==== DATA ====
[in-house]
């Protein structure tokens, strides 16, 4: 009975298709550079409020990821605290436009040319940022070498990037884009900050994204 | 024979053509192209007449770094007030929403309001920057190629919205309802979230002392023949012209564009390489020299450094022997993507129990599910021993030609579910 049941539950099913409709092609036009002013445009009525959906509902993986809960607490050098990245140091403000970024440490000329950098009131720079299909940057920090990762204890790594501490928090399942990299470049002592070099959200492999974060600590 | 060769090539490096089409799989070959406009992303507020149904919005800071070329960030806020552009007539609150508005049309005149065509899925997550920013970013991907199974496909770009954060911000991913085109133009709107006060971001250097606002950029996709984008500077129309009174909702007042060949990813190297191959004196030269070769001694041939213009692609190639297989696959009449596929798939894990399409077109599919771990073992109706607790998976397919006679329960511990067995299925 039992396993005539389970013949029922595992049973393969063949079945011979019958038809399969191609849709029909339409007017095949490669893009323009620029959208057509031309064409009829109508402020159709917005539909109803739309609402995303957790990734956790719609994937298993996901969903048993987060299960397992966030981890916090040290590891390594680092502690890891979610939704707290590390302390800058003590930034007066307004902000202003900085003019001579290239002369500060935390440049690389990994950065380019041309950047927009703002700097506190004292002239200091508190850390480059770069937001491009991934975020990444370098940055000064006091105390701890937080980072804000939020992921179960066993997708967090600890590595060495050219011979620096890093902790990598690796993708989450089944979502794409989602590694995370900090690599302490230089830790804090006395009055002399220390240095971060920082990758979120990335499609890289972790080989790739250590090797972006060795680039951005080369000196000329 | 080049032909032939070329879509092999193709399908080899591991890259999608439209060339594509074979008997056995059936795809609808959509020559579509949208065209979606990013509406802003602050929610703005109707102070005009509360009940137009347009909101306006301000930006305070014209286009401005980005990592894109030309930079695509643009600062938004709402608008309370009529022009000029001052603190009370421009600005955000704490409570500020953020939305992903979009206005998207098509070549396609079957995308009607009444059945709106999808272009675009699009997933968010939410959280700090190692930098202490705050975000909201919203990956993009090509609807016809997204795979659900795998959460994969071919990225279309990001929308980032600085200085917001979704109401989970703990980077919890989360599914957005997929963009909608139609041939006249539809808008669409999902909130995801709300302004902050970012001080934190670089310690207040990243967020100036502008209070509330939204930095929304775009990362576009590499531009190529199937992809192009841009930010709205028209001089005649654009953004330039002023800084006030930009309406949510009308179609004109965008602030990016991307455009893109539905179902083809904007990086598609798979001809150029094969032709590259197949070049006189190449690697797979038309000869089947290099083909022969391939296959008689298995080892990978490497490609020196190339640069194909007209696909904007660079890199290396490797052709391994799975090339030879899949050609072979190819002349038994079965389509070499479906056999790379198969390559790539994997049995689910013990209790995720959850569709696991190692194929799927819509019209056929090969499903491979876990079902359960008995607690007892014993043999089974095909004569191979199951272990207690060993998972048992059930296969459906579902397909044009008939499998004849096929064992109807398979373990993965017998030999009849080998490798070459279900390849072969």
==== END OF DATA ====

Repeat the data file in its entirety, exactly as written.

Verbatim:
[in-house]
């Protein structure tokens, strides 16, 4: 009975298709550079409020990821605290436009040319940022070498990037884009900050994204 | 024979053509192209007449770094007030929403309001920057190629919205309802979230002392023949012209564009390489020299450094022997993507129990599910021993030609579910 049941539950099913409709092609036009002013445009009525959906509902993986809960607490050098990245140091403000970024440490000329950098009131720079299909940057920090990762204890790594501490928090399942990299470049002592070099959200492999974060600590 | 060769090539490096089409799989070959406009992303507020149904919005800071070329960030806020552009007539609150508005049309005149065509899925997550920013970013991907199974496909770009954060911000991913085109133009709107006060971001250097606002950029996709984008500077129309009174909702007042060949990813190297191959004196030269070769001694041939213009692609190639297989696959009449596929798939894990399409077109599919771990073992109706607790998976397919006679329960511990067995299925 039992396993005539389970013949029922595992049973393969063949079945011979019958038809399969191609849709029909339409007017095949490669893009323009620029959208057509031309064409009829109508402020159709917005539909109803739309609402995303957790990734956790719609994937298993996901969903048993987060299960397992966030981890916090040290590891390594680092502690890891979610939704707290590390302390800058003590930034007066307004902000202003900085003019001579290239002369500060935390440049690389990994950065380019041309950047927009703002700097506190004292002239200091508190850390480059770069937001491009991934975020990444370098940055000064006091105390701890937080980072804000939020992921179960066993997708967090600890590595060495050219011979620096890093902790990598690796993708989450089944979502794409989602590694995370900090690599302490230089830790804090006395009055002399220390240095971060920082990758979120990335499609890289972790080989790739250590090797972006060795680039951005080369000196000329 | 080049032909032939070329879509092999193709399908080899591991890259999608439209060339594509074979008997056995059936795809609808959509020559579509949208065209979606990013509406802003602050929610703005109707102070005009509360009940137009347009909101306006301000930006305070014209286009401005980005990592894109030309930079695509643009600062938004709402608008309370009529022009000029001052603190009370421009600005955000704490409570500020953020939305992903979009206005998207098509070549396609079957995308009607009444059945709106999808272009675009699009997933968010939410959280700090190692930098202490705050975000909201919203990956993009090509609807016809997204795979659900795998959460994969071919990225279309990001929308980032600085200085917001979704109401989970703990980077919890989360599914957005997929963009909608139609041939006249539809808008669409999902909130995801709300302004902050970012001080934190670089310690207040990243967020100036502008209070509330939204930095929304775009990362576009590499531009190529199937992809192009841009930010709205028209001089005649654009953004330039002023800084006030930009309406949510009308179609004109965008602030990016991307455009893109539905179902083809904007990086598609798979001809150029094969032709590259197949070049006189190449690697797979038309000869089947290099083909022969391939296959008689298995080892990978490497490609020196190339640069194909007209696909904007660079890199290396490797052709391994799975090339030879899949050609072979190819002349038994079965389509070499479906056999790379198969390559790539994997049995689910013990209790995720959850569709696991190692194929799927819509019209056929090969499903491979876990079902359960008995607690007892014993043999089974095909004569191979199951272990207690060993998972048992059930296969459906579902397909044009008939499998004849096929064992109807398979373990993965017998030999009849080998490798070459279900390849072969």